Struggles with self-image, assimilation mirror Black American experience – Last year, during a discussion on increasing the number of African Americans in Major League Baseball, Angel’s centerfielder Torii Hunter in a USA Today interview called the dark-skinned Latino baseball players “imposters” and said they are not Black.
A coalition of local Tea Party groups – under the umbrella of the Independence Tea Party Association – is “monitoring” Occupy Philadelphia protestors camped out at city hall. “Occupy Philadelphia has threatened to block traffic and set up tents – all without acquiring the proper permits. The Tea Party condemns such behavior,” said Teri Adams, the association’s president, in a statement.
You can depend on it: if it’s the presidential-election season, then it’s time for conservatives to retrieve from the political cesspoolthe tawdry claim that Black voters, seduced by the political bells and whistles of “Black leaders,” unthinkingly vote Democratic.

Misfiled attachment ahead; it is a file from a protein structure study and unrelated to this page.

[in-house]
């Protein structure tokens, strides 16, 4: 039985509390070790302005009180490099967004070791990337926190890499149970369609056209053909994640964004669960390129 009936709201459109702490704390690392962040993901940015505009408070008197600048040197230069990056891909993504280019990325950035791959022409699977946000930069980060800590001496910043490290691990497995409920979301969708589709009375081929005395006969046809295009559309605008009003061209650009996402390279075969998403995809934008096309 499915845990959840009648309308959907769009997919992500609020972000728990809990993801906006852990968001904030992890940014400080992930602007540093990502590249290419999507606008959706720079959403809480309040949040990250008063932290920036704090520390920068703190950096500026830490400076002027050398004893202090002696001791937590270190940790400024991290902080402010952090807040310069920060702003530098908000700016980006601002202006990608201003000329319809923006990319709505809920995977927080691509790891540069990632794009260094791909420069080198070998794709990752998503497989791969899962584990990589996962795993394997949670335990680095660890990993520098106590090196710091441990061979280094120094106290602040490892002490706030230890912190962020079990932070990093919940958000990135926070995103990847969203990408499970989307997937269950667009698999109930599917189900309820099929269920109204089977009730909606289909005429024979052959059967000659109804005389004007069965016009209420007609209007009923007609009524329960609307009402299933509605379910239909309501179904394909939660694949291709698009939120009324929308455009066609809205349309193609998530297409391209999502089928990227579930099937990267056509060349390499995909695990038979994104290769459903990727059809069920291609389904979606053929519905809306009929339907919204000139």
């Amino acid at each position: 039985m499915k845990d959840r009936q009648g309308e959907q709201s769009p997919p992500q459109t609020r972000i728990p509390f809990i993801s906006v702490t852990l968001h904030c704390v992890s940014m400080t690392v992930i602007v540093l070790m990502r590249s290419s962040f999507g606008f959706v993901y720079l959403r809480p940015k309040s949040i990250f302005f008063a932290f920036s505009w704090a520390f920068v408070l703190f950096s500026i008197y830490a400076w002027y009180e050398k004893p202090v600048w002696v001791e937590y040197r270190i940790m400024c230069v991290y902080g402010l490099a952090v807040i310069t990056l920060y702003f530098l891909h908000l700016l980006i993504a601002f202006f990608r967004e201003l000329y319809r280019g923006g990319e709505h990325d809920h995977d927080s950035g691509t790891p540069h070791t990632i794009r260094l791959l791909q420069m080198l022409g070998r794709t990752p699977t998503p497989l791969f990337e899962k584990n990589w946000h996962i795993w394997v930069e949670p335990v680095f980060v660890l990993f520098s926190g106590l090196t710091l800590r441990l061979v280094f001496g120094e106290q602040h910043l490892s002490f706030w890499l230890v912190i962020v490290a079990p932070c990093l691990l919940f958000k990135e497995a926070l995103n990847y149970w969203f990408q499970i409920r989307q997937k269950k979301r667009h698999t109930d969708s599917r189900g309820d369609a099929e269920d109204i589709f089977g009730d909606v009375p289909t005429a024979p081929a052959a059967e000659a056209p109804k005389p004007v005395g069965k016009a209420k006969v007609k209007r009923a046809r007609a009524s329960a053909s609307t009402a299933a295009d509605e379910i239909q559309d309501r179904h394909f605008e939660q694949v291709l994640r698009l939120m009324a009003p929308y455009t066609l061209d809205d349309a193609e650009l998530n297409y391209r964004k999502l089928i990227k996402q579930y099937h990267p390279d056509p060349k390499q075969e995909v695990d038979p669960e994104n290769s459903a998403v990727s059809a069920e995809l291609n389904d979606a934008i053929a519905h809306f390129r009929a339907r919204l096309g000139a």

In 1966 boxing legend Muhammad Ali, just 24 years old, took a memorable stand against the Vietnam War. He’d been drafted by the government, but refused the call famously saying, “I ain’t got no quarrel with the VietCong…No VietCong ever called me nigger.” At the time, this nation’s Black citizens were struggling to gain the respect and acceptance promised by the land of opportunity. At just 24 years old, Ali’s act of “defiance” was an electric rallying cry for at least one minority group to overcome.
The New York Times reported yesterday that Mark Melvin, a prison inmate in Alabama, is suing the state department of corrections because they won’t let him have a book his attorney sent him. His lawsuit charges that prison officials characterized the book as “a security threat,” as “too incendiary” and “too provocative.”